Notes and Editorial Reviews
Marie-Claude Vallin's captivating performance perfectly captures the essential innocence of the Ave regina, while Ann Monoyios has an altogether fuller, more mature quality as befits the more intense Salve regina. A disc of real beauty.
The obvious importance of this new release is the first appearance on disc of two recent Haydn discoveries, the brief Offertorium Non nobis, Domine and fragments (the Kyrie and part of the Gloria) of a Mass Sunt bona mixta malis. But its real charms lie in two works for solo soprano, choir and orchestra composed to mark the entry into convent life of Therese Keller whom Robbins Landon, in his characteristically earthy insert-note, suggests was Haydn's great love: ''We must imagine the young Haydn, heartbroken, watching the love of his life taking the veil''. Be that as it may, what seeps out of every pore is a warmth and sincerity, something akin to profound inner happiness, which makes one wonder just how deep Haydn's love was for the devout Therese Keller. Marie-Claude Vallin's captivating performance perfectly captures the essential innocence of the Ave regina. Her voice has a naive, almost childlike quality, although in her ethereally soaring high notes and fluent trills there is no doubting her technical command.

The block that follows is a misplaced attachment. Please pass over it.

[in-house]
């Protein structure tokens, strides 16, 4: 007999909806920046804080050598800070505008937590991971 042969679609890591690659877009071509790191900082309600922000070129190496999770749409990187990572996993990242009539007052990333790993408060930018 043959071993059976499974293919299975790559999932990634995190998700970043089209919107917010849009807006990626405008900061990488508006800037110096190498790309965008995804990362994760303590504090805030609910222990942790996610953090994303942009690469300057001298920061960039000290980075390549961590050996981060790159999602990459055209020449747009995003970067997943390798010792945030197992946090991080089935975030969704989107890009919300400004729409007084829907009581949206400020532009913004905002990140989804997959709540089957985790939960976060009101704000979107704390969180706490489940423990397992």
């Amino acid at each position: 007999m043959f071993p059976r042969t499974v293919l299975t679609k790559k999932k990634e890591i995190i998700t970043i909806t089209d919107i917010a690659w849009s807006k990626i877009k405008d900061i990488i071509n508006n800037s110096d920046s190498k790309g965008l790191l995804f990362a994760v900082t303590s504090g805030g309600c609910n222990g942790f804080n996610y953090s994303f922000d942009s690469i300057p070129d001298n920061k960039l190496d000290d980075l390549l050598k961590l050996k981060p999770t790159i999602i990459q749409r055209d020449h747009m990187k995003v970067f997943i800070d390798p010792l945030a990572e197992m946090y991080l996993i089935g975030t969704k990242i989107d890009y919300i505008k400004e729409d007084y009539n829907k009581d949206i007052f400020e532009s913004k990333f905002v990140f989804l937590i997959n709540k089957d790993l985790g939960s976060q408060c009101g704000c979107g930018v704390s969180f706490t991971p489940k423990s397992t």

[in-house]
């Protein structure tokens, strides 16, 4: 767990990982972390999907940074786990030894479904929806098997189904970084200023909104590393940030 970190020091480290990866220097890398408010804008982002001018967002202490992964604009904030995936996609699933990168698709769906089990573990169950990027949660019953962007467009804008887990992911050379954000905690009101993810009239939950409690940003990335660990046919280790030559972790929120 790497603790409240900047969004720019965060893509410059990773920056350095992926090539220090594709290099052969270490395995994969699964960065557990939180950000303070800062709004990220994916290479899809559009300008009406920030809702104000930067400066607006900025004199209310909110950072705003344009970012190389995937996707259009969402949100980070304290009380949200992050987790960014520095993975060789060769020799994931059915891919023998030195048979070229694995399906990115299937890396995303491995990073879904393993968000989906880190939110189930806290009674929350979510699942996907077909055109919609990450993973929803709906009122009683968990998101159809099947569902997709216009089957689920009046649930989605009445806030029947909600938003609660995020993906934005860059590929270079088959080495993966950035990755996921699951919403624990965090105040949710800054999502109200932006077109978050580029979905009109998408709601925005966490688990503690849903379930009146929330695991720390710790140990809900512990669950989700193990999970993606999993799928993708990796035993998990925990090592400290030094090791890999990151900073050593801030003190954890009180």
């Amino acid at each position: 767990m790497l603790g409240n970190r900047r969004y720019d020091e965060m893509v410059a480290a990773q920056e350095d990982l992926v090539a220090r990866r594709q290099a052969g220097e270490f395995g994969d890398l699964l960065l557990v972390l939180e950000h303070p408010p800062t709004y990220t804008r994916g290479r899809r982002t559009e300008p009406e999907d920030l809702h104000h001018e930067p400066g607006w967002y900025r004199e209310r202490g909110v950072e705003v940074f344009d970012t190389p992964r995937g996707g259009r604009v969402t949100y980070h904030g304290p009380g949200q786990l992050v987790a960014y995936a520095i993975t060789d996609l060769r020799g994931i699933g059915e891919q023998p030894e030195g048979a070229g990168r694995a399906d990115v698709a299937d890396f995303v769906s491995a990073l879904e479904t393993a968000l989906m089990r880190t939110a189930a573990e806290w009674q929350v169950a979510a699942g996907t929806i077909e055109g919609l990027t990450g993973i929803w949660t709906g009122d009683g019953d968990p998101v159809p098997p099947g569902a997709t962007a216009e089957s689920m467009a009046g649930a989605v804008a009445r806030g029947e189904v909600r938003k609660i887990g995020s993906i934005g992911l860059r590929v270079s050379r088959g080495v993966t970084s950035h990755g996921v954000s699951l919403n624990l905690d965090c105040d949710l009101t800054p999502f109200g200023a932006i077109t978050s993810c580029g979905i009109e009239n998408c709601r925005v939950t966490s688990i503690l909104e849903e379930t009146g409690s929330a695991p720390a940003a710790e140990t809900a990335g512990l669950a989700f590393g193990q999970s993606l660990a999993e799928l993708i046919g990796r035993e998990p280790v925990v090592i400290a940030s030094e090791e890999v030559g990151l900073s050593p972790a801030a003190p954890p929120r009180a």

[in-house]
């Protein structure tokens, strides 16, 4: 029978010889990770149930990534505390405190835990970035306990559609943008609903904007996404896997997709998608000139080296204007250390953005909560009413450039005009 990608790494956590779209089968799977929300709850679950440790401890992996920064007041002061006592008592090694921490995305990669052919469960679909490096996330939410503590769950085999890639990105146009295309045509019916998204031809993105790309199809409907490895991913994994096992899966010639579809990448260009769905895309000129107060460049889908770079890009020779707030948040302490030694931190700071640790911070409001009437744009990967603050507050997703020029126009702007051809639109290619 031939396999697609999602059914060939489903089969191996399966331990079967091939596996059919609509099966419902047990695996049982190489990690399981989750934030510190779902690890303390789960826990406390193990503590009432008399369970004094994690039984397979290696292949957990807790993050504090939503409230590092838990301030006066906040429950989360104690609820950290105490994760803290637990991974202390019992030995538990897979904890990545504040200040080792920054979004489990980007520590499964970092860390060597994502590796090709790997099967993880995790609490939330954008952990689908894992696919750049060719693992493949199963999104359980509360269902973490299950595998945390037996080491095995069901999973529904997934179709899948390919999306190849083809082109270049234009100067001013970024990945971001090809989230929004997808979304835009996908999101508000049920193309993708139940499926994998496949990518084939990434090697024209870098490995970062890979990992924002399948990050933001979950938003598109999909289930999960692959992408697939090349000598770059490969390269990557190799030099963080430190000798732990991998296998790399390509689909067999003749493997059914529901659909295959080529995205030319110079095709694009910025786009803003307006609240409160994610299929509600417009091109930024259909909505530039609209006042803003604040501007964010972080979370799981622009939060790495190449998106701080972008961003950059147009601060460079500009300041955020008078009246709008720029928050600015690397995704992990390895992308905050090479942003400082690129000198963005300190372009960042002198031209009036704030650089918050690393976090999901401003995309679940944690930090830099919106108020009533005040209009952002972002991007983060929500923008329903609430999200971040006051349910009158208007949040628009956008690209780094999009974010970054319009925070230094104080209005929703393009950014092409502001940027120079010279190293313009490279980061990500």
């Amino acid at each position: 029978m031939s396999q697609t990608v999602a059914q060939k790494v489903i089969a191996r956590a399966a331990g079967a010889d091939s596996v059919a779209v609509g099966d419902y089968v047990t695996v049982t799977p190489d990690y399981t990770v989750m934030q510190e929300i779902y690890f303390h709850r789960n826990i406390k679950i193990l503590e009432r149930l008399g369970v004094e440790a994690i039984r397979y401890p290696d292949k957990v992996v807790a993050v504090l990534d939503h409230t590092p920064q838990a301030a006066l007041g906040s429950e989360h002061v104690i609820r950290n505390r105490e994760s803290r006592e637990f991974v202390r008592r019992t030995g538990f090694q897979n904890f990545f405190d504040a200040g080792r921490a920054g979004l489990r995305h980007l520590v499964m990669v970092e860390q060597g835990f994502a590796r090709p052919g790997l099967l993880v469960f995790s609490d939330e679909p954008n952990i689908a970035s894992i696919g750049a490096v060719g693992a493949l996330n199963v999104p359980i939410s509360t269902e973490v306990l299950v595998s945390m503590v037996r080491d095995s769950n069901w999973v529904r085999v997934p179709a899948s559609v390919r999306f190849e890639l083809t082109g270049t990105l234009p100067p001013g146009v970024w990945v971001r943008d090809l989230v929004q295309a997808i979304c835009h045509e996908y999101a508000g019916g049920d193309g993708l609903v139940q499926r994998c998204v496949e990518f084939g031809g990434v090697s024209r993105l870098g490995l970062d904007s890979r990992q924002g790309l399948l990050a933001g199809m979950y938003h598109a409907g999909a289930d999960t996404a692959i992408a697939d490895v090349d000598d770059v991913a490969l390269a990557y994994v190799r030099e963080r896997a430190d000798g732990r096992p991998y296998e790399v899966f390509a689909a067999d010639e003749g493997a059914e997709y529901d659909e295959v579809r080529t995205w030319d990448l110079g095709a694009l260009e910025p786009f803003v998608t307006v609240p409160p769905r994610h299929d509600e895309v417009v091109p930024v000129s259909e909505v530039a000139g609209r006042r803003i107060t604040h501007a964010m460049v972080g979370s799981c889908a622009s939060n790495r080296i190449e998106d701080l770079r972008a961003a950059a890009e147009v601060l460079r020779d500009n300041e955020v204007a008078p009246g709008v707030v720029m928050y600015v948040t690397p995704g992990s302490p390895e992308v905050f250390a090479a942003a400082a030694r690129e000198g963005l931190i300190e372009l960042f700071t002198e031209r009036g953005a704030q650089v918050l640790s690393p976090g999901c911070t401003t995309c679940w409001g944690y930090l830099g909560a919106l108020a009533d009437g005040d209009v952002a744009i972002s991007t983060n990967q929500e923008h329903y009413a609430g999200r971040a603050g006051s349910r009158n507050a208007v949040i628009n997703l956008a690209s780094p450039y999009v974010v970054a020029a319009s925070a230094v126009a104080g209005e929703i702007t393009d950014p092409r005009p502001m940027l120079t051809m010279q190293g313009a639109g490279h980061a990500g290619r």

Ann Monoyios has an altogether fuller, more mature quality as befits the more intense Salve regina although, again, if this is Haydn heart-broken, he must have had superhuman powers of recuperation. Bruno Weil's support for these two delightful singers is as unobtrusive as it is sympathetic. His excellent team of musicians (not forgetting the splendid work from the Vivarte recording team) are allowed to relax in performances which seem almost to float on air, so graceful and effortless does it all sound. Add to this a performance of the Little Organ Mass (No. 7) of rare poise and elegance and you have a disc of real beauty.
-- Marc Rochester, Gramophone [9/1994]